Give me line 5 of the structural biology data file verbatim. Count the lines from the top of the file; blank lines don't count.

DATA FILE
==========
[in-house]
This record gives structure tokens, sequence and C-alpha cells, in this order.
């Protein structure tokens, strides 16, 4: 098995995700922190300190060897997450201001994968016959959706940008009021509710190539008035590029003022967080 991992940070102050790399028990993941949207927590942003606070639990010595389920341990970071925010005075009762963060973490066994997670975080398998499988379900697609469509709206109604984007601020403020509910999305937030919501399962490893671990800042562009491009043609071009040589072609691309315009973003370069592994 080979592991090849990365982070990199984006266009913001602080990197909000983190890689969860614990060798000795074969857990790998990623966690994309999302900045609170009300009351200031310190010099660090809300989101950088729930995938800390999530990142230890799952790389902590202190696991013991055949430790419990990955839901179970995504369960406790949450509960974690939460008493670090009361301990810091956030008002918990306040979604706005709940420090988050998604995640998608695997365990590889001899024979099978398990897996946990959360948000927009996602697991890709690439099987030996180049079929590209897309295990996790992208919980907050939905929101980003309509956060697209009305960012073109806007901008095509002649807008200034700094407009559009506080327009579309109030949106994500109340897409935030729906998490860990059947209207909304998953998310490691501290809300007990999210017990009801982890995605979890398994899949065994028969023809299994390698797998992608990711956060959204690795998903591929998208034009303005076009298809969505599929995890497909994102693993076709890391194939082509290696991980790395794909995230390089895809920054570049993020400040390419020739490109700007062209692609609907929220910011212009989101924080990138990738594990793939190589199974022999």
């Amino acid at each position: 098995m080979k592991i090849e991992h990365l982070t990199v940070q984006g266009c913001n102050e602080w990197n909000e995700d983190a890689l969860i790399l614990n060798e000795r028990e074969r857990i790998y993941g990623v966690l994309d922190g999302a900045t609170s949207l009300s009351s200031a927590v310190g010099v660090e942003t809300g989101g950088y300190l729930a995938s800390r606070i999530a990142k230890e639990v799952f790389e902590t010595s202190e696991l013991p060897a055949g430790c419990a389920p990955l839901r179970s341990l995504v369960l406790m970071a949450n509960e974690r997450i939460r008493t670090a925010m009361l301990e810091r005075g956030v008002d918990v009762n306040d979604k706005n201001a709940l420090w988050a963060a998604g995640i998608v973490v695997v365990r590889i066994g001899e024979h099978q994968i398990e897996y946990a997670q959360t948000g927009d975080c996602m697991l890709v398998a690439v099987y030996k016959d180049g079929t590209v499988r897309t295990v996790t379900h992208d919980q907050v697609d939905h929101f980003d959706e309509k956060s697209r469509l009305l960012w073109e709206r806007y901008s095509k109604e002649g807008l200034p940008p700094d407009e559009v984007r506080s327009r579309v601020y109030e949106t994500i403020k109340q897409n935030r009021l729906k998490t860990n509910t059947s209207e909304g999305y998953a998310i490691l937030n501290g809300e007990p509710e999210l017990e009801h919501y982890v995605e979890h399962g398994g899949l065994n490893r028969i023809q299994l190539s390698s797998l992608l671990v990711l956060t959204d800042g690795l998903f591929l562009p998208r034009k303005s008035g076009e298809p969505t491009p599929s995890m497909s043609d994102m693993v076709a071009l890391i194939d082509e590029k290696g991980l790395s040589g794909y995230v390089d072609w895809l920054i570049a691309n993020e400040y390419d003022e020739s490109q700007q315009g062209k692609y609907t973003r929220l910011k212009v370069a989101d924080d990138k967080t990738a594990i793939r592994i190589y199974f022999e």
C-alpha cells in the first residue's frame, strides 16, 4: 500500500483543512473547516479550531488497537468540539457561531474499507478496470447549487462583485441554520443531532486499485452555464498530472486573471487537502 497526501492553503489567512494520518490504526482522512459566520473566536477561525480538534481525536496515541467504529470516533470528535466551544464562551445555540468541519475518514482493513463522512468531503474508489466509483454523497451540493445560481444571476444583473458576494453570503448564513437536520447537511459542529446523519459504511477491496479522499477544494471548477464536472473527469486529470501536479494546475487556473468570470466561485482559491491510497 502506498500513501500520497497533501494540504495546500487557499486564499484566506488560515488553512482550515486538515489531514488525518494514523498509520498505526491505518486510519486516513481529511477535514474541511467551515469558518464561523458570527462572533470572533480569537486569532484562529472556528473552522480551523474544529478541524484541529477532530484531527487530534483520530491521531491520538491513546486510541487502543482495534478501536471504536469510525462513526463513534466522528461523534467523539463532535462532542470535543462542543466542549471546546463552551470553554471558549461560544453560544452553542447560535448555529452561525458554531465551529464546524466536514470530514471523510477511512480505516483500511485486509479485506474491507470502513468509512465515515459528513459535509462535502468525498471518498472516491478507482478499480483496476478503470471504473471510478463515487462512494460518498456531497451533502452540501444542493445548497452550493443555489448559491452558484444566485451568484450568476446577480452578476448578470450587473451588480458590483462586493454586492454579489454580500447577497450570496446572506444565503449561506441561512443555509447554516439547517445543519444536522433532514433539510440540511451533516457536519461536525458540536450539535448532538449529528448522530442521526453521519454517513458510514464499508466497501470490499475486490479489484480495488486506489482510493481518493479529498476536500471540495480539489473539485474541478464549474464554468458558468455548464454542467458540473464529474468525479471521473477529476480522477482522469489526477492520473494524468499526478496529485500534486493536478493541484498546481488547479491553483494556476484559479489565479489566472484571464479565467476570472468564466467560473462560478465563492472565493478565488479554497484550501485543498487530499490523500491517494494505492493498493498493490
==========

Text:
C-alpha cells in the first residue's frame, strides 16, 4: 500500500483543512473547516479550531488497537468540539457561531474499507478496470447549487462583485441554520443531532486499485452555464498530472486573471487537502 497526501492553503489567512494520518490504526482522512459566520473566536477561525480538534481525536496515541467504529470516533470528535466551544464562551445555540468541519475518514482493513463522512468531503474508489466509483454523497451540493445560481444571476444583473458576494453570503448564513437536520447537511459542529446523519459504511477491496479522499477544494471548477464536472473527469486529470501536479494546475487556473468570470466561485482559491491510497 502506498500513501500520497497533501494540504495546500487557499486564499484566506488560515488553512482550515486538515489531514488525518494514523498509520498505526491505518486510519486516513481529511477535514474541511467551515469558518464561523458570527462572533470572533480569537486569532484562529472556528473552522480551523474544529478541524484541529477532530484531527487530534483520530491521531491520538491513546486510541487502543482495534478501536471504536469510525462513526463513534466522528461523534467523539463532535462532542470535543462542543466542549471546546463552551470553554471558549461560544453560544452553542447560535448555529452561525458554531465551529464546524466536514470530514471523510477511512480505516483500511485486509479485506474491507470502513468509512465515515459528513459535509462535502468525498471518498472516491478507482478499480483496476478503470471504473471510478463515487462512494460518498456531497451533502452540501444542493445548497452550493443555489448559491452558484444566485451568484450568476446577480452578476448578470450587473451588480458590483462586493454586492454579489454580500447577497450570496446572506444565503449561506441561512443555509447554516439547517445543519444536522433532514433539510440540511451533516457536519461536525458540536450539535448532538449529528448522530442521526453521519454517513458510514464499508466497501470490499475486490479489484480495488486506489482510493481518493479529498476536500471540495480539489473539485474541478464549474464554468458558468455548464454542467458540473464529474468525479471521473477529476480522477482522469489526477492520473494524468499526478496529485500534486493536478493541484498546481488547479491553483494556476484559479489565479489566472484571464479565467476570472468564466467560473462560478465563492472565493478565488479554497484550501485543498487530499490523500491517494494505492493498493498493490